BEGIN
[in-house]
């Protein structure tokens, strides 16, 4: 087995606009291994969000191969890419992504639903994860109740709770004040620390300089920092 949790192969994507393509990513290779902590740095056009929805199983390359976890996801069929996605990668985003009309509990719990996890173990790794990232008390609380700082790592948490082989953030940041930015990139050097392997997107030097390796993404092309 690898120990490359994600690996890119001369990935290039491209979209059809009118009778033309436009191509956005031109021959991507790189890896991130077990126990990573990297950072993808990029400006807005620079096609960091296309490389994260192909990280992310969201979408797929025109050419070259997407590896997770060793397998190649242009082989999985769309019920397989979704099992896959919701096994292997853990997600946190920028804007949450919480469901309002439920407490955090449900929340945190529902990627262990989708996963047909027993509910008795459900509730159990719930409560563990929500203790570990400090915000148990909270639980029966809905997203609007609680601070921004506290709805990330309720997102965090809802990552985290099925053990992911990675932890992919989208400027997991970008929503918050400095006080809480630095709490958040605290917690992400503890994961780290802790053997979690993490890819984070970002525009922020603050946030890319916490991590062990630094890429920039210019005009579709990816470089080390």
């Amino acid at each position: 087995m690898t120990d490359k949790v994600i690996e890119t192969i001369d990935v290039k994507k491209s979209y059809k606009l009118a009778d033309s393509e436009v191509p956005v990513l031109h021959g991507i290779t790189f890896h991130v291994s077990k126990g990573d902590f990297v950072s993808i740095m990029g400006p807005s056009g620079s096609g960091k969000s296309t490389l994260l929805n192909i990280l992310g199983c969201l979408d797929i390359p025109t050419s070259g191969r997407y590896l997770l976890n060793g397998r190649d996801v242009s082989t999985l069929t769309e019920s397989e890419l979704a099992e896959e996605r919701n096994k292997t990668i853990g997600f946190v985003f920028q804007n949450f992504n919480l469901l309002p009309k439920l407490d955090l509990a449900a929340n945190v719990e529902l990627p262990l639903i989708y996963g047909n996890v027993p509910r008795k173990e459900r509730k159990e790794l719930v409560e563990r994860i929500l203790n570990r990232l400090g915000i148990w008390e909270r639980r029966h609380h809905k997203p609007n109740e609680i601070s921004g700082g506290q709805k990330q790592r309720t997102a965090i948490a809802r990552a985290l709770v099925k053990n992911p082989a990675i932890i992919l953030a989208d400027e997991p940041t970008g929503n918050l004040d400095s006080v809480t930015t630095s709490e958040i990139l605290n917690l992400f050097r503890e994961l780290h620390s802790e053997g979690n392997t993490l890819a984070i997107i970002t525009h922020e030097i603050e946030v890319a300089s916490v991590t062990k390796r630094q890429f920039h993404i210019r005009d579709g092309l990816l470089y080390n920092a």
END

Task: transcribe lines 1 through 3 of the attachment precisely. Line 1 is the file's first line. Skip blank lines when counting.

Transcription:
[in-house]
């Protein structure tokens, strides 16, 4: 087995606009291994969000191969890419992504639903994860109740709770004040620390300089920092 949790192969994507393509990513290779902590740095056009929805199983390359976890996801069929996605990668985003009309509990719990996890173990790794990232008390609380700082790592948490082989953030940041930015990139050097392997997107030097390796993404092309 690898120990490359994600690996890119001369990935290039491209979209059809009118009778033309436009191509956005031109021959991507790189890896991130077990126990990573990297950072993808990029400006807005620079096609960091296309490389994260192909990280992310969201979408797929025109050419070259997407590896997770060793397998190649242009082989999985769309019920397989979704099992896959919701096994292997853990997600946190920028804007949450919480469901309002439920407490955090449900929340945190529902990627262990989708996963047909027993509910008795459900509730159990719930409560563990929500203790570990400090915000148990909270639980029966809905997203609007609680601070921004506290709805990330309720997102965090809802990552985290099925053990992911990675932890992919989208400027997991970008929503918050400095006080809480630095709490958040605290917690992400503890994961780290802790053997979690993490890819984070970002525009922020603050946030890319916490991590062990630094890429920039210019005009579709990816470089080390």
């Amino acid at each position: 087995m690898t120990d490359k949790v994600i690996e890119t192969i001369d990935v290039k994507k491209s979209y059809k606009l009118a009778d033309s393509e436009v191509p956005v990513l031109h021959g991507i290779t790189f890896h991130v291994s077990k126990g990573d902590f990297v950072s993808i740095m990029g400006p807005s056009g620079s096609g960091k969000s296309t490389l994260l929805n192909i990280l992310g199983c969201l979408d797929i390359p025109t050419s070259g191969r997407y590896l997770l976890n060793g397998r190649d996801v242009s082989t999985l069929t769309e019920s397989e890419l979704a099992e896959e996605r919701n096994k292997t990668i853990g997600f946190v985003f920028q804007n949450f992504n919480l469901l309002p009309k439920l407490d955090l509990a449900a929340n945190v719990e529902l990627p262990l639903i989708y996963g047909n996890v027993p509910r008795k173990e459900r509730k159990e790794l719930v409560e563990r994860i929500l203790n570990r990232l400090g915000i148990w008390e909270r639980r029966h609380h809905k997203p609007n109740e609680i601070s921004g700082g506290q709805k990330q790592r309720t997102a965090i948490a809802r990552a985290l709770v099925k053990n992911p082989a990675i932890i992919l953030a989208d400027e997991p940041t970008g929503n918050l004040d400095s006080v809480t930015t630095s709490e958040i990139l605290n917690l992400f050097r503890e994961l780290h620390s802790e053997g979690n392997t993490l890819a984070i997107i970002t525009h922020e030097i603050e946030v890319a300089s916490v991590t062990k390796r630094q890429f920039h993404i210019r005009d579709g092309l990816l470089y080390n920092a």